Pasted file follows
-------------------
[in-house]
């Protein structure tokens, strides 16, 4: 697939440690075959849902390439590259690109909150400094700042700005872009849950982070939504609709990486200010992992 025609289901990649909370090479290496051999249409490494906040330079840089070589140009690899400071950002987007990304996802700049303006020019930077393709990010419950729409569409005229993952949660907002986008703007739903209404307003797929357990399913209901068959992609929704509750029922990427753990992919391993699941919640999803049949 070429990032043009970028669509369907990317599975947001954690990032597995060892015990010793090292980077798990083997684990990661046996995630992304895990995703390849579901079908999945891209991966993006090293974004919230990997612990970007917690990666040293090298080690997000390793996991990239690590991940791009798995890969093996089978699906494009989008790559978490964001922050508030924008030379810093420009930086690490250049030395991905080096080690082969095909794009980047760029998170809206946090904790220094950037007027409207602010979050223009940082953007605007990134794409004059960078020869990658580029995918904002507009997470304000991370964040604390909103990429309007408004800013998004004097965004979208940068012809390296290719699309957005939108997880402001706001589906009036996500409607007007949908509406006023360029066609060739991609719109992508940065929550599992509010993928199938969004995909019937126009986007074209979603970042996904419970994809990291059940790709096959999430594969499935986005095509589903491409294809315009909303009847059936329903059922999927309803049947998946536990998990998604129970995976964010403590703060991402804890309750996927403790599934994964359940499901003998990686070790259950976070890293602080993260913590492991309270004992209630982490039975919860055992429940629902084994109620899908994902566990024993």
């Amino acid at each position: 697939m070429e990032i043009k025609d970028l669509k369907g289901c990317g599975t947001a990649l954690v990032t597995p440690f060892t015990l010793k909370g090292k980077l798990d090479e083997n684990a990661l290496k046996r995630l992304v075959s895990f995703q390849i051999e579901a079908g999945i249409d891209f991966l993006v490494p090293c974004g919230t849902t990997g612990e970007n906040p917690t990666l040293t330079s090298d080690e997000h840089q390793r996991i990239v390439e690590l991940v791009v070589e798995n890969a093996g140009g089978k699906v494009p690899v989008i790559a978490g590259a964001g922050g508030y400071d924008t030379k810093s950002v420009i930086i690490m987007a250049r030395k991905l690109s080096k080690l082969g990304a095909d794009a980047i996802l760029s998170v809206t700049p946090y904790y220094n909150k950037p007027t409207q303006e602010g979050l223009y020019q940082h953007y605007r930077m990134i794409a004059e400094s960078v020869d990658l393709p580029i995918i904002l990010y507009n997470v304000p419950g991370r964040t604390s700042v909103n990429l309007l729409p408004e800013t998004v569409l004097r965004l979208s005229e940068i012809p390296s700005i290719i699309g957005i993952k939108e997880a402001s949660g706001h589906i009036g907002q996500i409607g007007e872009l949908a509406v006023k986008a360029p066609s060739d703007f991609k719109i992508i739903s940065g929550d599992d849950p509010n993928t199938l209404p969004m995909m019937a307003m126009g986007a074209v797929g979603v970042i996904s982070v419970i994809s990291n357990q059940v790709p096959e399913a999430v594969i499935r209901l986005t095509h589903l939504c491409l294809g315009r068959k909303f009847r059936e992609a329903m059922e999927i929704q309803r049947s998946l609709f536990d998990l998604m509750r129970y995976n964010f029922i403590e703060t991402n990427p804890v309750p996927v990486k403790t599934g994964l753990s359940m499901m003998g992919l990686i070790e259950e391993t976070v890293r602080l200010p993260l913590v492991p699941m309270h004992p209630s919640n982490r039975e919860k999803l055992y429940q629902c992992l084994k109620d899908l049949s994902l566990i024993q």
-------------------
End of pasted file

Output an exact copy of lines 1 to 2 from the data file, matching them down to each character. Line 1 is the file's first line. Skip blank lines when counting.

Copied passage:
[in-house]
């Protein structure tokens, strides 16, 4: 697939440690075959849902390439590259690109909150400094700042700005872009849950982070939504609709990486200010992992 025609289901990649909370090479290496051999249409490494906040330079840089070589140009690899400071950002987007990304996802700049303006020019930077393709990010419950729409569409005229993952949660907002986008703007739903209404307003797929357990399913209901068959992609929704509750029922990427753990992919391993699941919640999803049949 070429990032043009970028669509369907990317599975947001954690990032597995060892015990010793090292980077798990083997684990990661046996995630992304895990995703390849579901079908999945891209991966993006090293974004919230990997612990970007917690990666040293090298080690997000390793996991990239690590991940791009798995890969093996089978699906494009989008790559978490964001922050508030924008030379810093420009930086690490250049030395991905080096080690082969095909794009980047760029998170809206946090904790220094950037007027409207602010979050223009940082953007605007990134794409004059960078020869990658580029995918904002507009997470304000991370964040604390909103990429309007408004800013998004004097965004979208940068012809390296290719699309957005939108997880402001706001589906009036996500409607007007949908509406006023360029066609060739991609719109992508940065929550599992509010993928199938969004995909019937126009986007074209979603970042996904419970994809990291059940790709096959999430594969499935986005095509589903491409294809315009909303009847059936329903059922999927309803049947998946536990998990998604129970995976964010403590703060991402804890309750996927403790599934994964359940499901003998990686070790259950976070890293602080993260913590492991309270004992209630982490039975919860055992429940629902084994109620899908994902566990024993």